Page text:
Getting it

Ever since experiencing the injury which has kept me from running, I’ve felt compelled―frantically driven even―to regain the ability to run. It’s been quite a quest―one fraught with those darkest of hours. I’m afraid I’ve also done more introspection on the matter than even the most obnoxious of narcissists.

Throughout my self-analysis, I’ve often wondered why it is I need running so badly. Why is it I struggle to find the joy that was seemingly mine for the taking when I was running? Honestly, my needs are satisfied, mostly. All of my immediate family members are healthy, I have a roof over my head, and the bills are getting paid. I have so much to be grateful for. Yet, still I’m unsettled. Indeed, happiness has been elusive. But, that may have begun to change as of last night.

As I was thumbing through the TV channels I stumbled on a documentary on the 80’s heavy metal band Quiet Riot. The theme centered round the band’s decade long struggle for stardom, its rise to fame, the overdose of its lead singer Kevin DuBrow, and the inability of drummer Frankie Banali to reconcile Kevin’s death. I watched as a tortured Frankie tried to describe his emotions―his anger and the depth of sadness at Kevin for leaving him. In his quest for healing, Frankie had to remove himself from the music scene―months turned into years. Then Frankie made the announcement he was finally ready to return to music. When asked about it, he replied almost indignantly, “Because that’s what I do, I’m a musician”. And, that’s when it struck me―the reasons for my own struggles to reconcile my inability to run. It’s been right there all the time.

In my battle to resume running, I’ve come to the realization that we are all hard-wired to do something. For me it’s running. It’s not that I can’t live it―it’s just that without running, I feel incomplete. Not long ago, I was discussing this with a friend from back in the running days. Like me, he too used to run. The difference between us was he’d stopped running for the simple fact, he’d had enough. I think, like others who have chosen on their own terms to quit something, while my friend was empathetic, he was unable to grasp the depths of my despair. Perhaps, the reason is that when a person decides to quit something, he or she has made a conscious decision to do so. When that choice has been made for you, it’s beyond your control. I think, maybe that makes you want it even more―even going as far as to idealize the thing that’s been taken away.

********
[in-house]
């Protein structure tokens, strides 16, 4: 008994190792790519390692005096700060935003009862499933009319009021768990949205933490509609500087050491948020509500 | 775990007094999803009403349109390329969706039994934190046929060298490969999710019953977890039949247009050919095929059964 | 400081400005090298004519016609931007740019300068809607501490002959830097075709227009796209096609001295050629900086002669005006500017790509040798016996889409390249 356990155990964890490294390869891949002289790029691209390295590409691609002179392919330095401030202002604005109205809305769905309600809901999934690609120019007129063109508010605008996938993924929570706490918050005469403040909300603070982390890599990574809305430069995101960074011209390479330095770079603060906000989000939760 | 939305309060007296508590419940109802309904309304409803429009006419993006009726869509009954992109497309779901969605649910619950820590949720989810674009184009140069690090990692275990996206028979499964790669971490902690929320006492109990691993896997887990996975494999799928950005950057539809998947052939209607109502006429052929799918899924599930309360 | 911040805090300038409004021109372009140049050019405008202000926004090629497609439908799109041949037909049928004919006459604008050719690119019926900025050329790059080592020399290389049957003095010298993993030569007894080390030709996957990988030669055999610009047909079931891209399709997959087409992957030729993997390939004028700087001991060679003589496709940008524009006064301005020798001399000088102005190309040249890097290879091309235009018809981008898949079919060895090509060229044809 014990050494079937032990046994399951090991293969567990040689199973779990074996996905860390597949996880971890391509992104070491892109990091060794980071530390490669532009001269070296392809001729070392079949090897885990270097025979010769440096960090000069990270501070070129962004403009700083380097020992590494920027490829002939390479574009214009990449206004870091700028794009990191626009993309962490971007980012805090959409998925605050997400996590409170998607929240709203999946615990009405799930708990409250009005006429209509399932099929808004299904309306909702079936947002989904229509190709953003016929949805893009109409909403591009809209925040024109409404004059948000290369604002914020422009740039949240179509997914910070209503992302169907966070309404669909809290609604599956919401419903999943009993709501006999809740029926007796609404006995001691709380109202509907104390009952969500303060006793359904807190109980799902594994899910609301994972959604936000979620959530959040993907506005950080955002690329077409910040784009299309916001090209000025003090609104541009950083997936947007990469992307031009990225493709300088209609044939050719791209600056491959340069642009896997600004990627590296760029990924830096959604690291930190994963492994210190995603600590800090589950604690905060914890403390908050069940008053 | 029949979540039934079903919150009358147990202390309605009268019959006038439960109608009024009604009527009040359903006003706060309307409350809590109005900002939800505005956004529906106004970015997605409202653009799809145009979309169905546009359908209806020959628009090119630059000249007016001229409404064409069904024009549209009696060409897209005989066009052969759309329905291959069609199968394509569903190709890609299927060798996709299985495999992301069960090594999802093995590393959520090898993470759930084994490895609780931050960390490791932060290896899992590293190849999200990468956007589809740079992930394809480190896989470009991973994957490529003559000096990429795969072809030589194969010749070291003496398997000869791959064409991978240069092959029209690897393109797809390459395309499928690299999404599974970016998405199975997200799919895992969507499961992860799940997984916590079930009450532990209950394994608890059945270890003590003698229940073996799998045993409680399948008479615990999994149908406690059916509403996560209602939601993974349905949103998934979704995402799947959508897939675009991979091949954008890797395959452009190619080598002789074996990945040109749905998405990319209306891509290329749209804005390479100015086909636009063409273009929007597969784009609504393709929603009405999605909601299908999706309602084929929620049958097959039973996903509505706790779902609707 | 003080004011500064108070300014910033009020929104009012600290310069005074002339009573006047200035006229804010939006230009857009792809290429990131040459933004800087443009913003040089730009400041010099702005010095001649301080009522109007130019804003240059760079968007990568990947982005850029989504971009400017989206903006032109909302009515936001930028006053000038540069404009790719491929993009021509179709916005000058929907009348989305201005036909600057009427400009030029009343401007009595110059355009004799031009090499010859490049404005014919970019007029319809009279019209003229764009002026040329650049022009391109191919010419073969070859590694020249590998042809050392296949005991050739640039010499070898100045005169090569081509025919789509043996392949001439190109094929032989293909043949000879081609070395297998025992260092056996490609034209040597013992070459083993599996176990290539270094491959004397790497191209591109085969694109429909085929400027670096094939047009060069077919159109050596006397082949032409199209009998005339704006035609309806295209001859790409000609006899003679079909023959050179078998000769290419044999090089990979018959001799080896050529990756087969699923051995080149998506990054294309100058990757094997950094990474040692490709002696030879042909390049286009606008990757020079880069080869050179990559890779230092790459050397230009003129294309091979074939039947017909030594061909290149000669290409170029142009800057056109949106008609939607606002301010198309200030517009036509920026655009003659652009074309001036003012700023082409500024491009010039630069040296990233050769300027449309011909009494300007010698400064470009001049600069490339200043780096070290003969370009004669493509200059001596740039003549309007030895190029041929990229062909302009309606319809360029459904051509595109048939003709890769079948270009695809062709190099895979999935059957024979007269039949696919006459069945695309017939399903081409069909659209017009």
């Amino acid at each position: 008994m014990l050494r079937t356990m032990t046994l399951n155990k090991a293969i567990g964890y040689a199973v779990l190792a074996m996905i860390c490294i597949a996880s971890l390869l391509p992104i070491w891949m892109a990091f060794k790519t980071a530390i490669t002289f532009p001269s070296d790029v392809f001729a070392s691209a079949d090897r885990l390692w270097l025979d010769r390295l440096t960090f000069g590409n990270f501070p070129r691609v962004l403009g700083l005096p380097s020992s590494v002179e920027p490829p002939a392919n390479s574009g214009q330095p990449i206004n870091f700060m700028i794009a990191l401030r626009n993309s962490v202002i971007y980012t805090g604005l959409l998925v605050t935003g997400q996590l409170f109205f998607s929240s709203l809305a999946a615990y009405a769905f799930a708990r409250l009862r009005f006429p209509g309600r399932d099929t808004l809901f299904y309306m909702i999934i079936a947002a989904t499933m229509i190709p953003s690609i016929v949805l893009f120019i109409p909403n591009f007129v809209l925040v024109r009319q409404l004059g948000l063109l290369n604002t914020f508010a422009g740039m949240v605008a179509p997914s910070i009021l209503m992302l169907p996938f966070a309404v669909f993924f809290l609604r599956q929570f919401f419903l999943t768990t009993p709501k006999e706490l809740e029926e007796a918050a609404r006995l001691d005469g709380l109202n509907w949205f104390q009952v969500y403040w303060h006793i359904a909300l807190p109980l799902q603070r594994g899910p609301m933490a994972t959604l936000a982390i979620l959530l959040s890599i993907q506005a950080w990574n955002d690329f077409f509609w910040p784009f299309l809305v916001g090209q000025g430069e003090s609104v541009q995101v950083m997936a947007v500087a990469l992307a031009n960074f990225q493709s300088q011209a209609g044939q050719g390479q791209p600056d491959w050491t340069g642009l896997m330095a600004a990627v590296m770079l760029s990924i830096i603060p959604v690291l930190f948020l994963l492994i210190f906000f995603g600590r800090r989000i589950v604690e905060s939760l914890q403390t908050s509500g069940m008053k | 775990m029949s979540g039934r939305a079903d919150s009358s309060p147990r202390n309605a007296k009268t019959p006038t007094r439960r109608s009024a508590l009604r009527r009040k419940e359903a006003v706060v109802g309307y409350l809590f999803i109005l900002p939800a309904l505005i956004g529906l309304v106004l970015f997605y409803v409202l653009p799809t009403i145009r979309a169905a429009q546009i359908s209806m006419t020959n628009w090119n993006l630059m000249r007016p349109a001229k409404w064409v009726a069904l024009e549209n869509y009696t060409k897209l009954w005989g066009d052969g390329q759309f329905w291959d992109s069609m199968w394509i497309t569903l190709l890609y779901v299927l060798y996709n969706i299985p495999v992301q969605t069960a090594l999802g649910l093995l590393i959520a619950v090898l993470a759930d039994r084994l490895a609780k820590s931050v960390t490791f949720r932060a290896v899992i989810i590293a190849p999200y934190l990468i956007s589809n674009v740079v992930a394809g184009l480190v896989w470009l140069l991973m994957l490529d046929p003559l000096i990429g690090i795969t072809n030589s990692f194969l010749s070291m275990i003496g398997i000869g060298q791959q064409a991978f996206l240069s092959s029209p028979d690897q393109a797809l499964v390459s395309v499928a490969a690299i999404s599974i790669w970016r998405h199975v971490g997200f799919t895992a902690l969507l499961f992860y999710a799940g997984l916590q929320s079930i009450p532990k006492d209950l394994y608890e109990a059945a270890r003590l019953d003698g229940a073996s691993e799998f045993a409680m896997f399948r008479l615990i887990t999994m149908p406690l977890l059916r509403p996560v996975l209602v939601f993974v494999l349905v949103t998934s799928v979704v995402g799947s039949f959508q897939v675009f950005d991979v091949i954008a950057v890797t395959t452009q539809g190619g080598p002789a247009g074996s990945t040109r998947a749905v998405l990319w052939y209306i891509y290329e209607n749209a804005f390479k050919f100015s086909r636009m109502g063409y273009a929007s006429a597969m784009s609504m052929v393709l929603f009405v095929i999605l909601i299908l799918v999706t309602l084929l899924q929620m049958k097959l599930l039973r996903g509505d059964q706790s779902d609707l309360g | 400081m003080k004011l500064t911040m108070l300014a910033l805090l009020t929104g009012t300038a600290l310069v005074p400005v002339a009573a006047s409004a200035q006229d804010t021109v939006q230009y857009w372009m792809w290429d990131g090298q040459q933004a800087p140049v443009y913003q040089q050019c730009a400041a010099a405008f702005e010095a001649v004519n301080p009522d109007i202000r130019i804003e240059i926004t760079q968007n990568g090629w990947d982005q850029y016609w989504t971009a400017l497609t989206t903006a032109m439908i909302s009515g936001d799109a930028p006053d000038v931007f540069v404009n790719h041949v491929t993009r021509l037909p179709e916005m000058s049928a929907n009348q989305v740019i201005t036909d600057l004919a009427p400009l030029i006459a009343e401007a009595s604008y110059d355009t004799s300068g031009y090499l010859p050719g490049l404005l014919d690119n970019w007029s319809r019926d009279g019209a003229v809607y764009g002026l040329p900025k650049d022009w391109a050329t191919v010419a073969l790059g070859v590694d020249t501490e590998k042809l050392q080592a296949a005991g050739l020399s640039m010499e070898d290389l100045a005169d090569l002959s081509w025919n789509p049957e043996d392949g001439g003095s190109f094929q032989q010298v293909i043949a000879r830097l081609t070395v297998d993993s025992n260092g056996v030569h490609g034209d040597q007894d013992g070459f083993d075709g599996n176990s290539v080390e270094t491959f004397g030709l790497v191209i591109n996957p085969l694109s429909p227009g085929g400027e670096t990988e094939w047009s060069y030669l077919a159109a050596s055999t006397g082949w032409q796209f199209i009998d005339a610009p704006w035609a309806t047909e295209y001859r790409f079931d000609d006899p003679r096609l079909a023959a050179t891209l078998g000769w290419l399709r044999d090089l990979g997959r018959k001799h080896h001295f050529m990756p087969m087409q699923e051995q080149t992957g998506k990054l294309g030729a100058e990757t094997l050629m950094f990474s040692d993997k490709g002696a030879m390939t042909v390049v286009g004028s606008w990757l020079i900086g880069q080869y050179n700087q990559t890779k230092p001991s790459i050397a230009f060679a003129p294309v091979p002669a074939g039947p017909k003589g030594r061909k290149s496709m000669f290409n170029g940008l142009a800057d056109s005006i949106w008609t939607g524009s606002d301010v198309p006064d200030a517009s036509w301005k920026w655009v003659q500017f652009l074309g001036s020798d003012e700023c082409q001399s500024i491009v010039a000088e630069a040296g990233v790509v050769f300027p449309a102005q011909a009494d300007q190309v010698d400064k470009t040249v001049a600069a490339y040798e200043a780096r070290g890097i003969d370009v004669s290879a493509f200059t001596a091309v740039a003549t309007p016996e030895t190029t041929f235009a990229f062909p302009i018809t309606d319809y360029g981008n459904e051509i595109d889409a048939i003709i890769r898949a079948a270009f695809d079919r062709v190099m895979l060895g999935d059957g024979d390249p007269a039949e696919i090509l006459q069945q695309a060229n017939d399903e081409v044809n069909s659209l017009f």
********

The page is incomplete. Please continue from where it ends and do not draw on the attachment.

In the case of Frankie Banali, as he mourned the loss of his dearest friend, the music played on for other bands. Their band members could stop playing any time they wanted to. Frankie though, felt his own opportunity had been snatched away, like a thief in the night. Kevin, his music soulmate―the heart of his band―was lost to him forever. Without Kevin, Frankie simply couldn’t play. Meanwhile, as I’ve battled my injured knee, the running scene has continued to press on. I realize it will continue to do so, with or without my presence, as it should.

For the runners who’ve quit running of their own volition, and the vast majority who dabble in most anything (which requires only sporadic commitment), I realize my perspective probably borders on the edge of lunacy. But, consider this―should you wish to, you can go out and do the thing you do, or used to do, whenever the mood strikes you. And, that’s the difference.

Throughout my running career, it’s been an awesome journey―a privilege, in fact―from the struggle to excel, to the arrival at peak physical conditioning, to the countless hours spent training just to maintain that level of fitness. Despite the pain and frustration of having to quit before I was ready, I am still truly grateful. I can now embrace the fact that the higher one climbs, the farther one can also fall. But, the true reward is in the journey anyway, which is why each of us should be striving to achieve the thing which calls out to us. I can attest that when a person arrives at his personal peak, the view is so worth it, however briefly he is able to remain there. Recently, a relative suggested that maybe I should consider giving up on running. Perhaps I should. But, I can’t because I’m a runner, and running is what runners do.

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